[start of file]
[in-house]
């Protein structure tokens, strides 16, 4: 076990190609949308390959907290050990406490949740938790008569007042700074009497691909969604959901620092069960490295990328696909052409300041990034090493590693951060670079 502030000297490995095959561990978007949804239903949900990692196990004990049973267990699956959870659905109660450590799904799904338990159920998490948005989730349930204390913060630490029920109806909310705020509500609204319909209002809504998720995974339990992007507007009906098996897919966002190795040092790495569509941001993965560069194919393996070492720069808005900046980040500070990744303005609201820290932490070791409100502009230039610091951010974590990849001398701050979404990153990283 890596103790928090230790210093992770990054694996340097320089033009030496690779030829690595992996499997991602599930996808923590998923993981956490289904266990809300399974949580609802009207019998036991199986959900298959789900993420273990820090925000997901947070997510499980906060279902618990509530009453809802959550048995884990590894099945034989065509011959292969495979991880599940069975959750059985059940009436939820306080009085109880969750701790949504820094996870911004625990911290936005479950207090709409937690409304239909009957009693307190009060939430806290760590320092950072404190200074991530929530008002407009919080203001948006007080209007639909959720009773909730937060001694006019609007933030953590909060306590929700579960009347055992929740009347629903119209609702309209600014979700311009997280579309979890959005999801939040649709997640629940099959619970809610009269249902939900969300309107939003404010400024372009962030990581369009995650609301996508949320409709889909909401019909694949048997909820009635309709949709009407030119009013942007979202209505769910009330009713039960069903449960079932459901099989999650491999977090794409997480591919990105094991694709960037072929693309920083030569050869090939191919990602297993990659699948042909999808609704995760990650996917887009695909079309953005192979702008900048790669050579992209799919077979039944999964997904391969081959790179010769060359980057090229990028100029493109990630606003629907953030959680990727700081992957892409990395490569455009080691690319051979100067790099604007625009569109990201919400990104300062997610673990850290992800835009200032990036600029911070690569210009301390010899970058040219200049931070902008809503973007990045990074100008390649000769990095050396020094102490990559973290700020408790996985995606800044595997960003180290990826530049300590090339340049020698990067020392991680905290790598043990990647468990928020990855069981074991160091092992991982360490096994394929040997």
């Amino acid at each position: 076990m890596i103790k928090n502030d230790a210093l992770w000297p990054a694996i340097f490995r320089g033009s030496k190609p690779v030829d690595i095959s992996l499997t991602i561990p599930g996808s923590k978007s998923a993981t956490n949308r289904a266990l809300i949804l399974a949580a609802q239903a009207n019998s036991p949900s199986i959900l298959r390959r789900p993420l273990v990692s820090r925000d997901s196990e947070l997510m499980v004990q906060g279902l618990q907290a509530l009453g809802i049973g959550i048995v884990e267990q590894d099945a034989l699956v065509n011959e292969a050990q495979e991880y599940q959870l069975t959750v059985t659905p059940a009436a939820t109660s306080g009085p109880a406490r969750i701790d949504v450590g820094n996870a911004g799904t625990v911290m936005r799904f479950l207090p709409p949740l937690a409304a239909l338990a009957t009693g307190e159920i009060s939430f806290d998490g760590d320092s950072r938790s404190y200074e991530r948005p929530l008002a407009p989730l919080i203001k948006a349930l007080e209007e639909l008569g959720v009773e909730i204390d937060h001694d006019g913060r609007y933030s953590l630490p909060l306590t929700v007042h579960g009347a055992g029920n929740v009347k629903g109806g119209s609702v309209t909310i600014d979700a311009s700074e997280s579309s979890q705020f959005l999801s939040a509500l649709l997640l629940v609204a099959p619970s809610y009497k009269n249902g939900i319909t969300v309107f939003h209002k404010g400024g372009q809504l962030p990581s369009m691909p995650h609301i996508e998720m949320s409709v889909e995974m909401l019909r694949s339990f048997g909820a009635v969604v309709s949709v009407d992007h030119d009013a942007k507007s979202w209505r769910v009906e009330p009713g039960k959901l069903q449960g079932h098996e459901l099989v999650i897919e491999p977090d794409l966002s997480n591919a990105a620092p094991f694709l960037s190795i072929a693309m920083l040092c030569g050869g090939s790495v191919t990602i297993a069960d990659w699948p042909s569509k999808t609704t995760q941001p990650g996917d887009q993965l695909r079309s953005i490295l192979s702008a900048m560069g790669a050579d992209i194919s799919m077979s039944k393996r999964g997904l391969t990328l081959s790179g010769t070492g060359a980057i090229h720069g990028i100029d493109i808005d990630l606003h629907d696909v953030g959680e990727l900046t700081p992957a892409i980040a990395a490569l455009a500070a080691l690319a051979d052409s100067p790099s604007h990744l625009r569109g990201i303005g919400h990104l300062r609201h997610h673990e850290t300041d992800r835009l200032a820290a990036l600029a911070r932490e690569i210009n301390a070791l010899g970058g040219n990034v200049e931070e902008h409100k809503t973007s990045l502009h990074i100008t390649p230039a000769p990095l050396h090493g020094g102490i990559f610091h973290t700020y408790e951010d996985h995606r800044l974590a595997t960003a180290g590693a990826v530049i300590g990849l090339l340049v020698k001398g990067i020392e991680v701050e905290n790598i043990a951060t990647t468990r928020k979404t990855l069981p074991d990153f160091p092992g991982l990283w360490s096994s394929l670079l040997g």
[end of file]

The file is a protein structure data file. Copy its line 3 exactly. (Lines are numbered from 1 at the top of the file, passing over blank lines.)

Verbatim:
């Amino acid at each position: 076990m890596i103790k928090n502030d230790a210093l992770w000297p990054a694996i340097f490995r320089g033009s030496k190609p690779v030829d690595i095959s992996l499997t991602i561990p599930g996808s923590k978007s998923a993981t956490n949308r289904a266990l809300i949804l399974a949580a609802q239903a009207n019998s036991p949900s199986i959900l298959r390959r789900p993420l273990v990692s820090r925000d997901s196990e947070l997510m499980v004990q906060g279902l618990q907290a509530l009453g809802i049973g959550i048995v884990e267990q590894d099945a034989l699956v065509n011959e292969a050990q495979e991880y599940q959870l069975t959750v059985t659905p059940a009436a939820t109660s306080g009085p109880a406490r969750i701790d949504v450590g820094n996870a911004g799904t625990v911290m936005r799904f479950l207090p709409p949740l937690a409304a239909l338990a009957t009693g307190e159920i009060s939430f806290d998490g760590d320092s950072r938790s404190y200074e991530r948005p929530l008002a407009p989730l919080i203001k948006a349930l007080e209007e639909l008569g959720v009773e909730i204390d937060h001694d006019g913060r609007y933030s953590l630490p909060l306590t929700v007042h579960g009347a055992g029920n929740v009347k629903g109806g119209s609702v309209t909310i600014d979700a311009s700074e997280s579309s979890q705020f959005l999801s939040a509500l649709l997640l629940v609204a099959p619970s809610y009497k009269n249902g939900i319909t969300v309107f939003h209002k404010g400024g372009q809504l962030p990581s369009m691909p995650h609301i996508e998720m949320s409709v889909e995974m909401l019909r694949s339990f048997g909820a009635v969604v309709s949709v009407d992007h030119d009013a942007k507007s979202w209505r769910v009906e009330p009713g039960k959901l069903q449960g079932h098996e459901l099989v999650i897919e491999p977090d794409l966002s997480n591919a990105a620092p094991f694709l960037s190795i072929a693309m920083l040092c030569g050869g090939s790495v191919t990602i297993a069960d990659w699948p042909s569509k999808t609704t995760q941001p990650g996917d887009q993965l695909r079309s953005i490295l192979s702008a900048m560069g790669a050579d992209i194919s799919m077979s039944k393996r999964g997904l391969t990328l081959s790179g010769t070492g060359a980057i090229h720069g990028i100029d493109i808005d990630l606003h629907d696909v953030g959680e990727l900046t700081p992957a892409i980040a990395a490569l455009a500070a080691l690319a051979d052409s100067p790099s604007h990744l625009r569109g990201i303005g919400h990104l300062r609201h997610h673990e850290t300041d992800r835009l200032a820290a990036l600029a911070r932490e690569i210009n301390a070791l010899g970058g040219n990034v200049e931070e902008h409100k809503t973007s990045l502009h990074i100008t390649p230039a000769p990095l050396h090493g020094g102490i990559f610091h973290t700020y408790e951010d996985h995606r800044l974590a595997t960003a180290g590693a990826v530049i300590g990849l090339l340049v020698k001398g990067i020392e991680v701050e905290n790598i043990a951060t990647t468990r928020k979404t990855l069981p074991d990153f160091p092992g991982l990283w360490s096994s394929l670079l040997g």